The Member States of the Organization of the Islamic Conference, Pursuant to the tenets of the tolerant Islamic Sharia which reject all forms of violence and terrorism, and in particular specially those based on extremism and call for protection of human rights, which provisions are paralleled by the principles and rules of international law founded on cooperation between peoples for the establishment of peace;
A biding by the lofty, moral and religious principles particularly the provisions of the Islamic Sharia as well as the human heritage of the Islamic Ummah.
Adhering to the Charter of the Organization of the Islamic Conference, its objectives and principles aimed at creating an appropriate atmosphere to strengthen cooperation and understanding among Islamic States as well as relevant OIC resolutions;
Adhering to the principles of International Law and the United Nations Charter as well as all relevant UN resolutions on procedures aimed at eliminating international terrorism, and all other conventions and international instruments to which states acceding to this Convention are parties and which call, inter alia, for the observance of the sovereignty, stability, territorial, integrity, political independence and security of states, and non-intervention in their international affairs;
Proceeding from the rules of the Code of Conduct of the Organization of Islamic Conference for Combating International Terrorism;
Desiring to promote cooperation among them for combating terrorist crimes that threaten the security and stability of the Islamic States and endanger their vital interests;
Being committed to combating all forms and manifestations of terrorism and eliminating its objectives and causes which target the lives and properties of people;
Confirming the legitimacy of the right of peoples to struggle against foreign occupation and colonialist and racist regimes by all means, including armed struggle to liberate their territories and attain their rights to self-determination and independence in compliance with the purposes and principles of the Charter and resolutions of the United Nations;
Believing that terrorism constitutes a gross violation of human rights, in particular the right to freedom and security, as well as an obstacle to the free functioning of institutions and socio-economic development, as it aims at destabilizing States;
Convinced that terrorism cannot be justified in any way, and that it should therefore be unambiguously condemned in all its forms and manifestations, and all its actions, means and practices, whatever its origin, causes or purposes, including direct or indirect actions of States;
Recognizing the growing links between terrorism and organized crime, including illicit trafficking in arms, narcotics, human beings and money laundering;
Have agreed to conclude this Convention, calling on all Member States of the Organization of the Islamic Conference to accede to it.
Definition and General Provisions
Article 1: For the purposes of this Convention
- “Contracting State” or “Contracting Party” means every Member State in the Organization of the Islamic Conference that has ratified or adhered to this Convention and deposited its instruments of ratification or adherence with the General Secretariat of the Organization.
- “Terrorism” means any act of violence or threat thereof notwithstanding its motives or intentions perpetrated to carry out an individual or collective criminal plan with the aim of terrorizing people or threatening to harm them or imperiling their lives, honor, freedoms, security or rights or exposing the environment or any facility or public or private property to hazards or occupying or seizing them, or endangering a national resource, or international facilities, or threatening the stability, territorial integrity, political unity or sovereignty of independent States.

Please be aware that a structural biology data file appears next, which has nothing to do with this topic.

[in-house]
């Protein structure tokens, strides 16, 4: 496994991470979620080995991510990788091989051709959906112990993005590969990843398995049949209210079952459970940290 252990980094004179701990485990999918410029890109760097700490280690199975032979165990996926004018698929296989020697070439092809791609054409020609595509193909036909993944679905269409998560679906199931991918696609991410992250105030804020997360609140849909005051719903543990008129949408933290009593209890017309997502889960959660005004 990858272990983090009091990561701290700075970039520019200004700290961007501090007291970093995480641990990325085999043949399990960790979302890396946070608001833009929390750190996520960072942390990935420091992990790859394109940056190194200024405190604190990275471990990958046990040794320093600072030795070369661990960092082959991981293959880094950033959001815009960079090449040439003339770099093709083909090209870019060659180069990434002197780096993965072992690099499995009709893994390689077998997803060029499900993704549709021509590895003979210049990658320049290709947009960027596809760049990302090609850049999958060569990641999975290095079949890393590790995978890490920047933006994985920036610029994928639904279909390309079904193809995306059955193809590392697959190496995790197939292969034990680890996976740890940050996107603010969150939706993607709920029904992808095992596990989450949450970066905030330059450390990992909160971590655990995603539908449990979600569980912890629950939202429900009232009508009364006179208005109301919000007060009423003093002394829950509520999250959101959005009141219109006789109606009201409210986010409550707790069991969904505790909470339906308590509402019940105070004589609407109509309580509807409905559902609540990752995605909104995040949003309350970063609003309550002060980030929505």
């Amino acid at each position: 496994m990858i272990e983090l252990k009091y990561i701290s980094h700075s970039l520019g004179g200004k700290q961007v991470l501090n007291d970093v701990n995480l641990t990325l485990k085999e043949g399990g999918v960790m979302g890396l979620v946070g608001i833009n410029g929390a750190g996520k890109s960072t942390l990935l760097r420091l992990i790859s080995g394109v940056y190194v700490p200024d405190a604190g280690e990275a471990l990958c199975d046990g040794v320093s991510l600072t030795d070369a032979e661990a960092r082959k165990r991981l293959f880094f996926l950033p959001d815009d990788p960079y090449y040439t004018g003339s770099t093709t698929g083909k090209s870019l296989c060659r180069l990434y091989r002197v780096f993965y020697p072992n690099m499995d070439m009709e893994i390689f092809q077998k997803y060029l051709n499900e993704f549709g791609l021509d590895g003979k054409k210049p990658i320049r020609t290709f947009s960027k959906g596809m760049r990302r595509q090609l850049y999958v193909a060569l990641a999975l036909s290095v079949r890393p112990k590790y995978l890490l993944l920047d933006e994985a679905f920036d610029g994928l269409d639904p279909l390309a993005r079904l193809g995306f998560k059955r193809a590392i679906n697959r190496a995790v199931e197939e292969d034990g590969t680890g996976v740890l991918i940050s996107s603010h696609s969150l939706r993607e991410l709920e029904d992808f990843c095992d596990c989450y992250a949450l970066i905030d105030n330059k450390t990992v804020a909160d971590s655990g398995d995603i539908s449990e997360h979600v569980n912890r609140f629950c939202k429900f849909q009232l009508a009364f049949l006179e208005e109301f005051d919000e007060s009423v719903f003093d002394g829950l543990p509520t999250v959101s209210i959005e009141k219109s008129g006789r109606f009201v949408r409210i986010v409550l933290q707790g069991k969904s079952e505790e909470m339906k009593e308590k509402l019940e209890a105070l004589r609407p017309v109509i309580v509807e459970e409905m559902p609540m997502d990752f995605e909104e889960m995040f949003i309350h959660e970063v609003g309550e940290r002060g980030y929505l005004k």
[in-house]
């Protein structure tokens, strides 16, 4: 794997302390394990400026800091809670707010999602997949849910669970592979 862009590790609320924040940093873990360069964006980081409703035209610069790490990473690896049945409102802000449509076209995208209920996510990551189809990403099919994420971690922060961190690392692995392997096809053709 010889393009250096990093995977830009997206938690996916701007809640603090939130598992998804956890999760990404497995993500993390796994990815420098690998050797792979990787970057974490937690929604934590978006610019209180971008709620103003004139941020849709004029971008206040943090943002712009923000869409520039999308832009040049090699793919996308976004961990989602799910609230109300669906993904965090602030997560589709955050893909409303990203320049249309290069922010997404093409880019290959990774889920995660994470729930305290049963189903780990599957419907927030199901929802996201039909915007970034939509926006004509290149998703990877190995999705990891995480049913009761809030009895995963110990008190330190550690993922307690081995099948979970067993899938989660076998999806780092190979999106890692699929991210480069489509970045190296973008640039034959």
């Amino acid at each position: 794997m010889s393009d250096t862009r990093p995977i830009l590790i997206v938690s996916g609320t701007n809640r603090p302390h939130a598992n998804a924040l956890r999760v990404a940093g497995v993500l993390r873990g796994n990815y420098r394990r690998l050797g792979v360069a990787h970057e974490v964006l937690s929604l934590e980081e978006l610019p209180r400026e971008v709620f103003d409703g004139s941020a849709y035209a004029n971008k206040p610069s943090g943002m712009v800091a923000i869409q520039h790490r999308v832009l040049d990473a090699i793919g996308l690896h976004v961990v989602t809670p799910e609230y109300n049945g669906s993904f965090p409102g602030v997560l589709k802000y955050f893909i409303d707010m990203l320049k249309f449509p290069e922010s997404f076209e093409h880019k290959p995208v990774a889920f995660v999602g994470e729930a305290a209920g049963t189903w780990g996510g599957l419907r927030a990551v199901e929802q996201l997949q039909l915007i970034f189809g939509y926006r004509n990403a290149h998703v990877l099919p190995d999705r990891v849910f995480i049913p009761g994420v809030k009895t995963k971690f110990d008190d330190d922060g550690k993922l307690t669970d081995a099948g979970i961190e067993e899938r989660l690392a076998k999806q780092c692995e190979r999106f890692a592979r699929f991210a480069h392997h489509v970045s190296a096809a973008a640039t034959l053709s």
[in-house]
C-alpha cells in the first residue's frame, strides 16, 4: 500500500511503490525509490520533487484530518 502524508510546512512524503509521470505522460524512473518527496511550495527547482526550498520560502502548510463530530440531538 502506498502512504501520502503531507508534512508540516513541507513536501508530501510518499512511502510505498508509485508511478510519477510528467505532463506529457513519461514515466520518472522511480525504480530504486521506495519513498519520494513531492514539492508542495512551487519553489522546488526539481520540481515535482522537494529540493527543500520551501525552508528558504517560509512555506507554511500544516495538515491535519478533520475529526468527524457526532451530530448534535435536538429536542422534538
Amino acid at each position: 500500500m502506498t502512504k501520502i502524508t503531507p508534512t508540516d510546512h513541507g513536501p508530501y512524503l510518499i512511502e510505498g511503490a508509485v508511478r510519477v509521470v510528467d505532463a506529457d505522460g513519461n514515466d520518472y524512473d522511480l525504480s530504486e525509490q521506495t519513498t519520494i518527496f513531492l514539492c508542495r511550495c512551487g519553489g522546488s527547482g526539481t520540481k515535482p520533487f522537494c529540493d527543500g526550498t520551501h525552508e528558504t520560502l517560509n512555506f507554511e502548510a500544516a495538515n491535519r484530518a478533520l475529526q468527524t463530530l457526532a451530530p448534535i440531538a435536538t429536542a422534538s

- Terrorist Crime” means any crime executed, started or participated in to realize a terrorist objective in any of the Contracting States or against its nationals, assets or interests or foreign facilities and nationals residing in its territory punishable by its internal law.
- Crimes stipulated in the following conventions are also considered terrorist crimes with the exception of those excluded by the legislations of Contracting States or those who have not ratified them:
- a) Convention on “Offences and Other Acts Committed on Board of Aircrafts” (Tokyo, 14.9.1963).
- b) Convention on “Suppression of Unlawful Seizure of Aircraft” (The Hague, 16.12.1970).
- c) Convention on “Suppression of Unlawful Acts against the Safety of Civil Aviation” signed at Montreal on 23.9.1971 and its Protocol (Montreal, 10.12.1984).
- d) Convention on the “Prevention and Punishment of Crimes against Persons Enjoying International Immunity, Including Diplomatic Agents” (New York, 14.12.1973).
- e) International Convention against the Taking of Hostages (New York, 1979).
- f) The United Nations Law of the Sea Convention of 1982 and its related provisions on piracy at sea.
- g) Convention on the “Physical Protection of Nuclear Material” (Vienna, 1979).
- h) Protocol for the Suppression of Unlawful Acts of Violence at Airports Serving International Civil Aviation-Supplementary to the Convention for the Suppression of Unlawful Acts Against the Safety of Civil Aviation (Montreal, 1988).
- i) Protocol for the Suppression of Unlawful Acts against the Safety of Fixed Platforms on the Continental Shelf (Rome, 1988).
- j) Convention for the Suppression of Unlawful Acts against the Safety of Maritime Navigation (Rome, 1988).
- k) International Convention for the Suppression of Terrorist Bombings (New York, 1997).
- l) Convention on the Marking of Plastic Explosives for the purposes of Detection (Montreal, 1991).
- a) Peoples struggle including armed struggle against foreign occupation, aggression, colonialism, and hegemony, aimed at liberation and self-determination in accordance with the principles of international law shall not be considered a terrorist crime.